Creativity, Writer’s Block, and the power of “Yes, And?”

Creativity comes from the ability to accept multiple correct options. It’s the ability to look at a thing and ask what else it could be. It’s saying “That works” or “That’s true” to one option and then finding more options which are also functional and true. Also known as the “Yes, and?” game.

The what now you lunatic? I’m sure I hear some of you saying, to which I say “this has its origins in theatre sports” and you probably find that to be all the explanation you needed for the apparent madness. Not that such a thing will prevent me from explaining further anyway.

In improvisational comedy, the “Yes, and…” principle is to agree with whatever idea your fellow improvisor has put forward (to continue the scene they have begun) and add to it, as opposed to blocking them – which would be to break the potential suspension of disbelief by contradicting what has already been created. This non-judgemental approach of accepting ideas and continuing is also the basis behind the concept of brainstorming – the process of throwing out idea after idea without rejecting any of them.

Asking “Yes, and?” instead of making an immediate judgement call is very important to creative thinking – not only does it allow you to keep coming up with new ideas (which, even if all the earlier ideas were good themselves, may yet be better) but it also keeps you from getting locked in to one line (trench, really) of thinking.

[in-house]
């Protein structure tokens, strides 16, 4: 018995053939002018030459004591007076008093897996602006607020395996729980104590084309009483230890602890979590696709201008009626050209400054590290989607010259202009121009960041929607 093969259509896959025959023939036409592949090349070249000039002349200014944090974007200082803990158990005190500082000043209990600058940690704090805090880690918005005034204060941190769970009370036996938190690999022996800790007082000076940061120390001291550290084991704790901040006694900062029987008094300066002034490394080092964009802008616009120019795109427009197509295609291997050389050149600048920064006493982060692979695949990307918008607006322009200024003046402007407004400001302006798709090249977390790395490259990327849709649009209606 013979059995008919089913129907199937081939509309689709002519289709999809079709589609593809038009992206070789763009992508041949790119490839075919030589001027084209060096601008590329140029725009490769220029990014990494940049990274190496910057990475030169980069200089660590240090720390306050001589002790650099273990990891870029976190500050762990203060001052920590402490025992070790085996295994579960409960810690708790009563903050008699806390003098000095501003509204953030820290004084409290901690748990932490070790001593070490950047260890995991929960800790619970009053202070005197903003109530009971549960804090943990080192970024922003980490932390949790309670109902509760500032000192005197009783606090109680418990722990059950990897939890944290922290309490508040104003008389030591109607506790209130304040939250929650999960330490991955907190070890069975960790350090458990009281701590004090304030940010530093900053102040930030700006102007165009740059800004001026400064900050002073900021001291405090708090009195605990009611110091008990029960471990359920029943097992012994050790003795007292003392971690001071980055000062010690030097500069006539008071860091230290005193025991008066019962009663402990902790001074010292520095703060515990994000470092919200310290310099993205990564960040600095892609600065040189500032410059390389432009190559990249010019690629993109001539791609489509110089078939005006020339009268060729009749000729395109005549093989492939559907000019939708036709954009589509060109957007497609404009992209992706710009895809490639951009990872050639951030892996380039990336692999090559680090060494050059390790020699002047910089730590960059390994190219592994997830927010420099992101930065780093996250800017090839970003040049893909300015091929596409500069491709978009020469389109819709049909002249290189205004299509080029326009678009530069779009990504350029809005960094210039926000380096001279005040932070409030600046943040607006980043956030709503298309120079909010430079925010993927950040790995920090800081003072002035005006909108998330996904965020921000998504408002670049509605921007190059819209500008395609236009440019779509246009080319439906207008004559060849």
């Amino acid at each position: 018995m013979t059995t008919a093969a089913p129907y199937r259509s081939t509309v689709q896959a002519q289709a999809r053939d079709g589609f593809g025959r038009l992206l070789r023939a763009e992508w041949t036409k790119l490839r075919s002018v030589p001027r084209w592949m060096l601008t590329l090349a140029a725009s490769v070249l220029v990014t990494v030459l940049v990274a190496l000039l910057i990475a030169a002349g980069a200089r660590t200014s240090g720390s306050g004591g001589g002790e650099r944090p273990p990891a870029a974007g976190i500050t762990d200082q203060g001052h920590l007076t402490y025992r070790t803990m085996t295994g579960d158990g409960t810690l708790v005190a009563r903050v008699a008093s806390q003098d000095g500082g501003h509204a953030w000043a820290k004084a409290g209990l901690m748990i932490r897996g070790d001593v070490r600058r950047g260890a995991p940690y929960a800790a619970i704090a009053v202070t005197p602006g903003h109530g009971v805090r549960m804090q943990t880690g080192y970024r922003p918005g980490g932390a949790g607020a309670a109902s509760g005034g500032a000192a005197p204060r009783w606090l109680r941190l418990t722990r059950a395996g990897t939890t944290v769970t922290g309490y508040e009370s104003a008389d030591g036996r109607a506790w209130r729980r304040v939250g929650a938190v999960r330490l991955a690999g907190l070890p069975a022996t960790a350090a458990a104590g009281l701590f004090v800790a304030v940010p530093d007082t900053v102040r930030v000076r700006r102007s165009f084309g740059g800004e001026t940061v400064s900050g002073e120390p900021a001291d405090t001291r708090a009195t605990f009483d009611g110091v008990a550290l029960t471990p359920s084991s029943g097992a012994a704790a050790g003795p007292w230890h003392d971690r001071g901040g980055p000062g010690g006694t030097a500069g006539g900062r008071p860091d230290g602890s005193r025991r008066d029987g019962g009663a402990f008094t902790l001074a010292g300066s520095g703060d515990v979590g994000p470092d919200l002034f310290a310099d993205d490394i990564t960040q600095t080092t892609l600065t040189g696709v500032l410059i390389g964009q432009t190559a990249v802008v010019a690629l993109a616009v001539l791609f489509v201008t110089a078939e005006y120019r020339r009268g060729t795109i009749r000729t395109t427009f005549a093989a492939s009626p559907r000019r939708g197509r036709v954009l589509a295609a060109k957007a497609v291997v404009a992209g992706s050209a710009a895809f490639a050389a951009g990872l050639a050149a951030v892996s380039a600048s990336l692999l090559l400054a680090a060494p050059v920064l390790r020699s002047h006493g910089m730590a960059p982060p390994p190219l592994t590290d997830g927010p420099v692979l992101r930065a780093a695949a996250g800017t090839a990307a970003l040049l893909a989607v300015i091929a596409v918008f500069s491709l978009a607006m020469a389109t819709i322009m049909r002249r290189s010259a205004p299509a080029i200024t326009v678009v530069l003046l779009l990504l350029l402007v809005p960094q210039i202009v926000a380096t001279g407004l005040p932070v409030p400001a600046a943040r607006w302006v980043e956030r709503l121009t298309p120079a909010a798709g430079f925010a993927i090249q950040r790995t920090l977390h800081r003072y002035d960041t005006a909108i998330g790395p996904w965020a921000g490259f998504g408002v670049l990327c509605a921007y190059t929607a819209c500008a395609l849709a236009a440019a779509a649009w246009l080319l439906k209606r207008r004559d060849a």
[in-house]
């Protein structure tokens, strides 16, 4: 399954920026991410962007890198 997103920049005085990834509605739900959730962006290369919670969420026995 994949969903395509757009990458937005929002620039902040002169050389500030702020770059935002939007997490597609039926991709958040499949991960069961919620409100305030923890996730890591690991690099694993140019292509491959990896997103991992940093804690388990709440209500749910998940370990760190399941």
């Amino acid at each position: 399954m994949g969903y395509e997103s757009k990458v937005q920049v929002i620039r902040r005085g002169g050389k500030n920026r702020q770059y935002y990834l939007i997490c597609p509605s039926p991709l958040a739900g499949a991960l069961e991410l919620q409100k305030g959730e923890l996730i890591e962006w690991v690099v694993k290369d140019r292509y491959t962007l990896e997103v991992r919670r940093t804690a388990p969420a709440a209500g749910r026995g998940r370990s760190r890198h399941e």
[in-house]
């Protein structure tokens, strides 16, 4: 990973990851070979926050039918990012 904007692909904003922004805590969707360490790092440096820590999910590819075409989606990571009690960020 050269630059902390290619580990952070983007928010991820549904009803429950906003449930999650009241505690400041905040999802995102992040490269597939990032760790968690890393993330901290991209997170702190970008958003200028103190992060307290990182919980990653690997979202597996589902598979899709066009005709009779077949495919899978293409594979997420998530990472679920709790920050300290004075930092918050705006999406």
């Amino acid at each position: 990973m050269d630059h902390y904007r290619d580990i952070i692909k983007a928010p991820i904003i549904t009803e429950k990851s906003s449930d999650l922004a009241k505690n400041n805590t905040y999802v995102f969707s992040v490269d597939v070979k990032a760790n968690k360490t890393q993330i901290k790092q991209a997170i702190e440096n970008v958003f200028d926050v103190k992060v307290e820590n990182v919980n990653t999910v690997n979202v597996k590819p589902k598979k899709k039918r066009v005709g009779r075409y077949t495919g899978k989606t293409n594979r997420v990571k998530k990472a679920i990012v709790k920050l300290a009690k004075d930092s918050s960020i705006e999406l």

If you examine ideas one by one and dismiss them as they come, you begin to convince yourself that something must happen a certain way, that there are no other options, and/or that something cannot be done. This thought process reduces creativity in general, prevents new ideas from being tested and new inventions from making the world a better place (“it’s never been done, so it’s a bad idea” and such thoughts tend to be attached to this) and – most importantly for this blog – is the core of many cases of writer’s block. It’s what happens when a writer is so convinced they must take their character from A to B – because B was the first place they thought of – that they become bogged down trying to figure out how instead of asking why A doesn’t just go to C, D, X, Y, Z, or Albuquerque instead.